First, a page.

The question “Who made God?” is often moaned about by theologians as a nonsensical question because it is a question that has been answered time and time again and could only be asked by children and confused teenagers. Nonetheless, this question continues to pop up in the minds of adults who have never received that answer and that is why I’m talking about it today.
The famous atheist Bertrand Russell wrote about God and the universe in his essay, “Why I Am Not a Christian.” Having read the philosopher John Stuart Mill’s autobiography, Russell was struck by what Mill wrote: “My father taught me that the question ‘Who made me?’ cannot be answered, since it immediately suggests the further question, ‘Who made God?’” Reading this, Russell concluded, “If everything must have a cause, then God must have a cause.”1
The Cambridge physicist Stephen Hawking said something similar in his best-selling book, A Brief History of Time. He begins by asking questions about what started the universe and what makes the universe continue to exist. What theory exists to unify everything? “Or does it need a creator, and if so, does he have any other effect on the universe? And who created him?”2
While we’re used to children and young adults asking “Who made God?” it is surprising to hear sophisticated philosophers and scientists ask the same questions! So how do we respond when the average person on the street asks us, “Who made God?” Here are a few things you could say:
First, the theist does not claim that whatever exists must have a cause, but whatever begins to exist must have a cause. This confusion comes in part because of the various cosmological arguments that are used by Christians and other theists to prove God exists.3 A more defensible variant of the cosmological argument is known as the Kalam Cosmological argument:
Premise 1: Whatever begins to exist has a cause.
Premise 2: The universe began to exist.
Conclusion: Therefore the universe has a cause.
As the above syllogism states, the theist is not asserting the proposition that everything that exists has a cause but that whatever begins to exist has a cause. This is a very important distinction. If the skeptic is asserting the proposition that everything that exists has a cause, he’s making a questionable assumption that has no legitimate argument behind it. Not to mention its question begging or assuming what one wants to prove. It’s kind of like saying: All reality is physical; therefore God can’t exist. That statement is obviously wrong because logic and moral truths are not physical but are obviously real. Similarly, it is not self-evident that everything must have a cause.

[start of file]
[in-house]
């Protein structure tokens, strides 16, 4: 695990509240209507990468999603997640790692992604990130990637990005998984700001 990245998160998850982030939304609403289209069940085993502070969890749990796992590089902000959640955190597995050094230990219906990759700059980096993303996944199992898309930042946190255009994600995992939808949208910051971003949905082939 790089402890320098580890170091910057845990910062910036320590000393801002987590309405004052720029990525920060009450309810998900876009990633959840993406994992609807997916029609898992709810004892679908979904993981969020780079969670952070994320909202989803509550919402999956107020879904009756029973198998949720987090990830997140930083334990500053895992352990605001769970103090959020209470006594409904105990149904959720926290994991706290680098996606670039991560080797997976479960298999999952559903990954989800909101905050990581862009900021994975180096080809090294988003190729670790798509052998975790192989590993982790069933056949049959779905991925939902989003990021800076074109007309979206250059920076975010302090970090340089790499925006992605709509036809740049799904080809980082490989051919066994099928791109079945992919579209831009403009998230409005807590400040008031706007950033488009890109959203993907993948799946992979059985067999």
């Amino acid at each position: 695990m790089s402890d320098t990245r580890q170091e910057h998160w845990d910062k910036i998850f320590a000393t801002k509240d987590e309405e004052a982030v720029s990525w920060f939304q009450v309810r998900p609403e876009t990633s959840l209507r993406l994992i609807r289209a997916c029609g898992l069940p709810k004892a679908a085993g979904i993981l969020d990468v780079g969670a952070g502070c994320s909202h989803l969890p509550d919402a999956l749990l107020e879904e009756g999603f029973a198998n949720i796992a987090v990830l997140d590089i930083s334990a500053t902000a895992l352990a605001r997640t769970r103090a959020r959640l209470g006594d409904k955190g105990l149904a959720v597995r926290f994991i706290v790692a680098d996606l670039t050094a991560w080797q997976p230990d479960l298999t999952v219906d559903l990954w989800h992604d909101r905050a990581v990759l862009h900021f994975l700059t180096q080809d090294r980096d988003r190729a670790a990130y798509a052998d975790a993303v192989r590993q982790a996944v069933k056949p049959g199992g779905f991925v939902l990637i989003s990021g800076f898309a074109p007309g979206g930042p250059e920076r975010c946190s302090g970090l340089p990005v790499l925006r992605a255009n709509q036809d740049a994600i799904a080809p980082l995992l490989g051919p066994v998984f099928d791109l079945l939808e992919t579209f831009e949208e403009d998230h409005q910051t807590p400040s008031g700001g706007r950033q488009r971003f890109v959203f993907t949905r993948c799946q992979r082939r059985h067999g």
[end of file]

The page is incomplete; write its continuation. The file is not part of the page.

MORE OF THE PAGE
Second, we must begin with a non-question-begging starting point, and “everything that begins to exist has a cause” does just that. Thinkers in the past like Plato and Aristotle assumed the universe was eternal and needed no caused explanation for its origin. Just 200 years ago, atheists assumed the universe’s eternality and that it needed no cause or explanation. So if the universe can hypothetically be self-explanatory, then why can’t the same be true for God? Let’s have a call for intellectual consistency on this matter.
Third, we are acquainted with immaterial realities that don’t have a beginning like mathematics and the laws of logic which do not have a beginning. Why should God be different? If the world did not exist, would the statement 1+1=2 still be true? Of course! Would the law of non-contradiction (A cannot be equal to non-A) still be true? Yes! Such truths are real but there’s no reason to think they have been caused into existence. The same could be said about God.
Fourth and finally, the question “Who made God?” commits the “category fallacy.” It is another form of begging the question. In other words, it eliminates from the outset any possibility of God being the explanatory cause of the universe. How so? The question assumes that everything must be a contingent (dependent) entity and that there can be no such thing as a self-existent and uncaused entity like God. But God is in a different category than caused entities; to put them in the same category is unfair. It’s like asking, “Can blue sleep faster than Wednesday?” or “Can a married bachelor find a squared circle?” If we reframe the question “Who made God?” to clarify our categories, we will find that the question answers itself. Let’s rephrase the question in this way: “What caused the self-existent, uncaused Cause, who is by definition unmakeable, to exist?” Any questions?4
- Quoted by Bertrand Russell, “Why I Am Not a Christian,” in his Why I Am Not a Christian and Other Essays on Religion and Related Topics (New York: Simon and Schuster, 1957), 6. ↵
- Stephen W. Hawking, A Brief of History of Time (New York: Bantam, 1988), 174. ↵
- For an explanation of the cosmological argument see https://carm.org/cosmological-argument. ↵
- I got most of this information from the book, That’s Just Your Interpretation: Responding To Skeptics Who Challenge Your Faith by Paul Copan. I highly recommend reading this book for a more in-depth response to this subject. ↵